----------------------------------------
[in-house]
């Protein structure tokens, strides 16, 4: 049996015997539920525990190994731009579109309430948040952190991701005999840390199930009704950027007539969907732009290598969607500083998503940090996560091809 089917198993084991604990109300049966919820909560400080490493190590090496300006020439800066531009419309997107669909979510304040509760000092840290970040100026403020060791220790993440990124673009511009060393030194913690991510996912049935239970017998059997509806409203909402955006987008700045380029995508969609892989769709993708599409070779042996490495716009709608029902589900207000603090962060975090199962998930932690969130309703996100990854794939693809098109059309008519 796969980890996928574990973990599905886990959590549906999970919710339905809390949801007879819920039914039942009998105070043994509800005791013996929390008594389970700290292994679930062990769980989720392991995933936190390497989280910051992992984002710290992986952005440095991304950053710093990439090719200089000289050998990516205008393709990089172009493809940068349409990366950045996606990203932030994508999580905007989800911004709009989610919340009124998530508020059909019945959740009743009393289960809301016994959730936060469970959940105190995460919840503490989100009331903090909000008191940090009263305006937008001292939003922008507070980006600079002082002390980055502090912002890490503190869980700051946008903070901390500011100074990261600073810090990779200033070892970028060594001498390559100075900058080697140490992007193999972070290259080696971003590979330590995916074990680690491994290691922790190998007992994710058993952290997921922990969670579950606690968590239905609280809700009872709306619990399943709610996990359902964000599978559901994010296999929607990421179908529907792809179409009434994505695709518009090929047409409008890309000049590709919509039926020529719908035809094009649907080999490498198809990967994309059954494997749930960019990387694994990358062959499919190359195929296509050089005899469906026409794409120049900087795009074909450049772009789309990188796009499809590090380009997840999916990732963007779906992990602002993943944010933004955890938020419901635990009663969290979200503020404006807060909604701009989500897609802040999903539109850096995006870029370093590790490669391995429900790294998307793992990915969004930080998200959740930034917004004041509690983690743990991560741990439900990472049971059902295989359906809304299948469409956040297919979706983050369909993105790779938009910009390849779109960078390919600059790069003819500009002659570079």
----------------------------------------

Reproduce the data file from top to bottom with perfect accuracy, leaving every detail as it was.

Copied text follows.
[in-house]
């Protein structure tokens, strides 16, 4: 049996015997539920525990190994731009579109309430948040952190991701005999840390199930009704950027007539969907732009290598969607500083998503940090996560091809 089917198993084991604990109300049966919820909560400080490493190590090496300006020439800066531009419309997107669909979510304040509760000092840290970040100026403020060791220790993440990124673009511009060393030194913690991510996912049935239970017998059997509806409203909402955006987008700045380029995508969609892989769709993708599409070779042996490495716009709608029902589900207000603090962060975090199962998930932690969130309703996100990854794939693809098109059309008519 796969980890996928574990973990599905886990959590549906999970919710339905809390949801007879819920039914039942009998105070043994509800005791013996929390008594389970700290292994679930062990769980989720392991995933936190390497989280910051992992984002710290992986952005440095991304950053710093990439090719200089000289050998990516205008393709990089172009493809940068349409990366950045996606990203932030994508999580905007989800911004709009989610919340009124998530508020059909019945959740009743009393289960809301016994959730936060469970959940105190995460919840503490989100009331903090909000008191940090009263305006937008001292939003922008507070980006600079002082002390980055502090912002890490503190869980700051946008903070901390500011100074990261600073810090990779200033070892970028060594001498390559100075900058080697140490992007193999972070290259080696971003590979330590995916074990680690491994290691922790190998007992994710058993952290997921922990969670579950606690968590239905609280809700009872709306619990399943709610996990359902964000599978559901994010296999929607990421179908529907792809179409009434994505695709518009090929047409409008890309000049590709919509039926020529719908035809094009649907080999490498198809990967994309059954494997749930960019990387694994990358062959499919190359195929296509050089005899469906026409794409120049900087795009074909450049772009789309990188796009499809590090380009997840999916990732963007779906992990602002993943944010933004955890938020419901635990009663969290979200503020404006807060909604701009989500897609802040999903539109850096995006870029370093590790490669391995429900790294998307793992990915969004930080998200959740930034917004004041509690983690743990991560741990439900990472049971059902295989359906809304299948469409956040297919979706983050369909993105790779938009910009390849779109960078390919600059790069003819500009002659570079």